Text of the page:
Opioids play an important and omnipresent role in the treatment of moderate to severe acute and chronic pain. The fact of the matter is that in patients with acute pain, such as postoperative pain, opioids are utilized as the first-line treatment at least 98% of the time. Opioids are also recognized as the cornerstone of managing moderate to severe sub-acute and chronic cancer pain. Although their long-term safety and efficacy in chronic non-cancer pain patients continues to be debated, they also frequently play a role in management of this type of pain as well.
Along with the unparalleled benefits that opioids provide in managing pain, is the issue that the rate of prescription opioid abuse continues to rise, and is approaching crisis levels. The possibility of abuse, misuse, addiction, or diversion of opioids is something that every clinician needs to consider when prescribing them. Regulatory agencies’ approach to dealing with these issues has consisted of monitoring prescriptions, and is in some cases pushing healthcare providers into a fearful corner when it comes to consideration of prescribing an opioid. This has often resulted in decreased comfort to prescribe opioids for the treatment of chronic pain despite the appropriateness, or public outcry for better management of pain.
Often fueled by media attention, the issue seems to be worthy of concern. Indeed, even in secondary school students, the numbers can be intimidating; 20% of 7th – 12th graders use prescription drugs non-medically1, with a significant amount of those medications being prescription opioids. The sources of abused or diverted opioids are quite varied, and can include:
- – Theft from the manufacturer, distributor, or pharmacy
- – Theft of prescription forms from clinicians
- – Theft or sale from the patient for whom the opioid was prescribed
- – The Internet
- – Drug dealers
Although opioids are often abused in the manner in which they were intended to be administered (e.g., oral), there is a significant amount of abuse after alteration (tampering) or extraction of the active ingredient has taken place. In light of these facts, along with the diverse routes of availability, pharmaceutical companies manufacturing opioids have invested a large amount of resources towards the development of a number of different approaches to resist or deter abuse and misuse.
These abuse-resistant or abuse-deterrent formulations especially target techniques that are devoted to doubling or tripling doses, by extracting active ingredients out of the original formulation, allowing either an alternate route of administration (i.e., intravenous, smoking, or snorting), or concentration and increased potency of the opioid. In fact, the ability to extract the opioid out of a sustained-release opioid formulation can yield a very significant amount of abusable substance.
The abuse-deterrent strategies generally work in one of two ways:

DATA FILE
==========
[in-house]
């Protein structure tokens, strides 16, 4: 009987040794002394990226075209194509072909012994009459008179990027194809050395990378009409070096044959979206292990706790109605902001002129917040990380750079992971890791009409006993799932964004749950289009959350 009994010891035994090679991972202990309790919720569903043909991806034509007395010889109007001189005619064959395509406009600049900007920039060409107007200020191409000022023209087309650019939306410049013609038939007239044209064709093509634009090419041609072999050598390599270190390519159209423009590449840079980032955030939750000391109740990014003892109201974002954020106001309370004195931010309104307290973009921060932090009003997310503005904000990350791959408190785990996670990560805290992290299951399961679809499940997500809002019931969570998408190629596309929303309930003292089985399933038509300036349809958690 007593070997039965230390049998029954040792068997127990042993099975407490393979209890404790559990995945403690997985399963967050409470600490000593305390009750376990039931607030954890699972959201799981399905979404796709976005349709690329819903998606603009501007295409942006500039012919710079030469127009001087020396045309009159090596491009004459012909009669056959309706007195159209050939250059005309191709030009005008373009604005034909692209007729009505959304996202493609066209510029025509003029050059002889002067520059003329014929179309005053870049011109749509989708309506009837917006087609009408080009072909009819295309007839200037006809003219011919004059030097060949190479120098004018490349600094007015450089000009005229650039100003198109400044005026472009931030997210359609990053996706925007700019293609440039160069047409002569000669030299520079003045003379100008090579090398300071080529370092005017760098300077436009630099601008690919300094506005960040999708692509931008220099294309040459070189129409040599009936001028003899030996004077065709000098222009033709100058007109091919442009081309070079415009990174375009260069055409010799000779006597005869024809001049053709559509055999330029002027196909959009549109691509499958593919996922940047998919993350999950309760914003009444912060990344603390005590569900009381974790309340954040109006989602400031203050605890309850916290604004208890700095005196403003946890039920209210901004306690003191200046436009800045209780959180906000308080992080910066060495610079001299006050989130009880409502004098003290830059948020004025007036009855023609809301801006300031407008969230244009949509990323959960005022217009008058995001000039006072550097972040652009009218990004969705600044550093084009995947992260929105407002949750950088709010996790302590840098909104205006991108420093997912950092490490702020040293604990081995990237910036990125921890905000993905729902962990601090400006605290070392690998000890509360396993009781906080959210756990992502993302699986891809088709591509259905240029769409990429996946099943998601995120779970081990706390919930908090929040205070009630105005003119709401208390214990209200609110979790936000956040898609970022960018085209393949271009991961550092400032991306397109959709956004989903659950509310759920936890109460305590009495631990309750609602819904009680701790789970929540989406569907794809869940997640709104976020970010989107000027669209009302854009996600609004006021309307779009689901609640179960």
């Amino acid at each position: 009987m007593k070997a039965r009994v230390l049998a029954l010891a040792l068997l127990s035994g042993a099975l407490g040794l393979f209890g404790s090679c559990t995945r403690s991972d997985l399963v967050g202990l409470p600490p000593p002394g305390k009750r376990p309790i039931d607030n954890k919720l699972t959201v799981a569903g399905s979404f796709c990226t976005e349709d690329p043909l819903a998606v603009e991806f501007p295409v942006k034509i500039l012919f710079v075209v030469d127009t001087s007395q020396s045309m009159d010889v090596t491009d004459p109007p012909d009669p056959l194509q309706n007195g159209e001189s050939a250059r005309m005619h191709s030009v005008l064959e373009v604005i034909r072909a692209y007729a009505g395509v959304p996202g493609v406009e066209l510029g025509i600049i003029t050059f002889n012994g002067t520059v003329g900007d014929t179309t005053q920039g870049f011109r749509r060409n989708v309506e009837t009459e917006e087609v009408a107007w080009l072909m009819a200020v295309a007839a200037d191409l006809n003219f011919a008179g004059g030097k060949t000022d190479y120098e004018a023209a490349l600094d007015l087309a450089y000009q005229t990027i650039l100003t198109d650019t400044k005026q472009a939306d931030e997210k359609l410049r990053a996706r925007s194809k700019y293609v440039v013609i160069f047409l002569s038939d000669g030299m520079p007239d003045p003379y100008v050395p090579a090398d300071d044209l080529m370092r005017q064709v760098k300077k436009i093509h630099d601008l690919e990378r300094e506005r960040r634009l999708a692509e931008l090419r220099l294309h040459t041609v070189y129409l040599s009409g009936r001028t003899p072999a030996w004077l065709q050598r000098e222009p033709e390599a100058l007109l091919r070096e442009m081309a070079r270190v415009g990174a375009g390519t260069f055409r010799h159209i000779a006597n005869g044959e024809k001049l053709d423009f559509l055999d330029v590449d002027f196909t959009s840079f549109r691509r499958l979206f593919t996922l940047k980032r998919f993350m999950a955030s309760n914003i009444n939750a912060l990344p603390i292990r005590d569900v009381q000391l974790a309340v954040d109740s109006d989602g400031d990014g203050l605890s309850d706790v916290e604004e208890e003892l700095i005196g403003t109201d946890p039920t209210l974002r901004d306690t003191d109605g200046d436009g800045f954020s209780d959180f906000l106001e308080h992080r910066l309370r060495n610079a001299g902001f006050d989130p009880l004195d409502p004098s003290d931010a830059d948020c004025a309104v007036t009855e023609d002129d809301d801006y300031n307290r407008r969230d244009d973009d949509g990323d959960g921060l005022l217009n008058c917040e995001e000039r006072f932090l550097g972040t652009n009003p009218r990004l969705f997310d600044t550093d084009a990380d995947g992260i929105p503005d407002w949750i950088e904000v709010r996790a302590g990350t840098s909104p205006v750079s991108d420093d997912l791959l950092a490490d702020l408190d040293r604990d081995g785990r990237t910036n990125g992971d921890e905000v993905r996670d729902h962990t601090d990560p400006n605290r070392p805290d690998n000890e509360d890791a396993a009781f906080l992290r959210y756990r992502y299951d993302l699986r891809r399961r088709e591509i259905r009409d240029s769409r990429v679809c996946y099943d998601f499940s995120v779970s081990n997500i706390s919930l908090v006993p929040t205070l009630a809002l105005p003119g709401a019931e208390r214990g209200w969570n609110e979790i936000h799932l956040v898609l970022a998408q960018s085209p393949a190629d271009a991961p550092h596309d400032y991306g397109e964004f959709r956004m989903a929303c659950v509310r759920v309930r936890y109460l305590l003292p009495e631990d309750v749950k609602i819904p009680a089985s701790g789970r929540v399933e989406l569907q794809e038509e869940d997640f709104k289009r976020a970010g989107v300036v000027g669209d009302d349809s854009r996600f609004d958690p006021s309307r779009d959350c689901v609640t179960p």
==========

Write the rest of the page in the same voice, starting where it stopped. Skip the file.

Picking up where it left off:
- – Combining the active opioid along with another compound, like an opioid antagonist, such as naloxone, which actually will counteract the opioid effects if taken in large enough quantities, and “block the high”, decreasing its attractiveness for abuse
- – Utilizing a number of different compounding approaches to thwart the “hacking” of the medication, by utilizing a physical barrier, or making it difficult to separate the delivery compounds from the active one, making the opioid unavailable for alternate forms of consumption, such as intravenous injection, smoking, or snorting
The solution to curbing abuse of prescription opioids is a multifaceted one. These include a concerted effort of clinician education about appropriate patient assessment and selection; improved dialogue between health care providers and regulatory agencies about opioid prescription; improved patient education about safe practices; and close monitoring of patients perceived to be at a higher risk of abuse, misuse or addiction.
Abuse-deterrent opioid formulations will likely play a significant role in the approach to curbing prescribed opioid abuse and misuse. They have the potential to provide opioids when appropriate, while limiting abuse and misuse, as well as its consequences. These abuse-deterrent formulations will help to reduce the public health burden of prescription opioid abuse, and also make it easier for clinicians to prescribe them when they are the appropriate choice for managing chronic pain. The Food and Drug Administration (FDA) has recently (January 2013) given guidance to manufacturers of opioids on evaluation and labeling for abuse-deterrent formulations. The purpose of the guidance is to “assist industry in developing new formulations of opioid drugs with abuse-deterrent properties.”Additionally, on April 16, 2013, the FDA approved updated labeling reformulated oxycodone hydrochloride controlled-release tablets. The new labeling indicates that the product has physical and chemical properties that are expected to make abuse via injection difficult and to reduce abuse via the intranasal route (snorting).
Clearly there seems to be regulatory movement in terms of abuse-deterrent formulations playing a role in combating abuse of opioids. After further validation of their ability to live up to expectations, they may become the “new generation” of opioids, and make non-deterrent formulations of opioids obsolete.
1Medical and Nonmedical Use of Prescription Drugs among Secondary School Students.McCabe, et al. Journal of Adolescent Health. Volume 40;76-83
1. Fischer, B. and Rehm, J. Nonmedical Use of Prescription Opioids: Furthering a Meaningful Research Agenda. The Journal of Pain, Vol 9, No 6 June, 2008: pp 490-493
2. Katz, N.P., et al. Challenges in the Development of Prescription Opioid Abuse-deterrent Formulations. Clinical Journal of Pain, Vol 23, No 8, October, 2007 648-660